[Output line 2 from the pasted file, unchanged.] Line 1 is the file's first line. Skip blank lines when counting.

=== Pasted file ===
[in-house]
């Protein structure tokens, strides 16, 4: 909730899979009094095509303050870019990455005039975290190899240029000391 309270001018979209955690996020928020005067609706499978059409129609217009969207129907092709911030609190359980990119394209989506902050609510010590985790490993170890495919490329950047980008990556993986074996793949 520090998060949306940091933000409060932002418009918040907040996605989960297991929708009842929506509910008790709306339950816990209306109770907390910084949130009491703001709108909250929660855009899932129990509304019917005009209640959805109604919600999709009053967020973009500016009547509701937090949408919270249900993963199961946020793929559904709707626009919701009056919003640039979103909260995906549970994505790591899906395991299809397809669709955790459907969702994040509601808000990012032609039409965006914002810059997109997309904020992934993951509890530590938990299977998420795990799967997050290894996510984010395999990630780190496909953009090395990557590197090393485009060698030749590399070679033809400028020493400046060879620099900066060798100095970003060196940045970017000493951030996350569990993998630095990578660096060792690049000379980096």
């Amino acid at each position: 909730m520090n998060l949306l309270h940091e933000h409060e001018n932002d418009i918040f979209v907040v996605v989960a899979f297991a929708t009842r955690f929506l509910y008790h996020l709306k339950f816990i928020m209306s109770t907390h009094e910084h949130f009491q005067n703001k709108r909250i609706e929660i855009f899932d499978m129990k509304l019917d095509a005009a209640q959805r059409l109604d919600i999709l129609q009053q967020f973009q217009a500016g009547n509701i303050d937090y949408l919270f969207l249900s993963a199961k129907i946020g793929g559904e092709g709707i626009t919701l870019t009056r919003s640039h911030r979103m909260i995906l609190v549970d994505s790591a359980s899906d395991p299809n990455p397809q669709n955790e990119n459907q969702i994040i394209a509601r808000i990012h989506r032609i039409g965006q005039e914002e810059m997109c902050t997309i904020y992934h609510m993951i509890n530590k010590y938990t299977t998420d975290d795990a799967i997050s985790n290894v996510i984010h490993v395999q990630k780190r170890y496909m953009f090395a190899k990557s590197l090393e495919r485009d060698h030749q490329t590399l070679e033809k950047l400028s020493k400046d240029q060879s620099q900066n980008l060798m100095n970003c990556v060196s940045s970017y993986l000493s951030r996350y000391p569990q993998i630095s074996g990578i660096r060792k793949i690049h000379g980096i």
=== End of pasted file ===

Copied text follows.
């Protein structure tokens, strides 16, 4: 909730899979009094095509303050870019990455005039975290190899240029000391 309270001018979209955690996020928020005067609706499978059409129609217009969207129907092709911030609190359980990119394209989506902050609510010590985790490993170890495919490329950047980008990556993986074996793949 520090998060949306940091933000409060932002418009918040907040996605989960297991929708009842929506509910008790709306339950816990209306109770907390910084949130009491703001709108909250929660855009899932129990509304019917005009209640959805109604919600999709009053967020973009500016009547509701937090949408919270249900993963199961946020793929559904709707626009919701009056919003640039979103909260995906549970994505790591899906395991299809397809669709955790459907969702994040509601808000990012032609039409965006914002810059997109997309904020992934993951509890530590938990299977998420795990799967997050290894996510984010395999990630780190496909953009090395990557590197090393485009060698030749590399070679033809400028020493400046060879620099900066060798100095970003060196940045970017000493951030996350569990993998630095990578660096060792690049000379980096």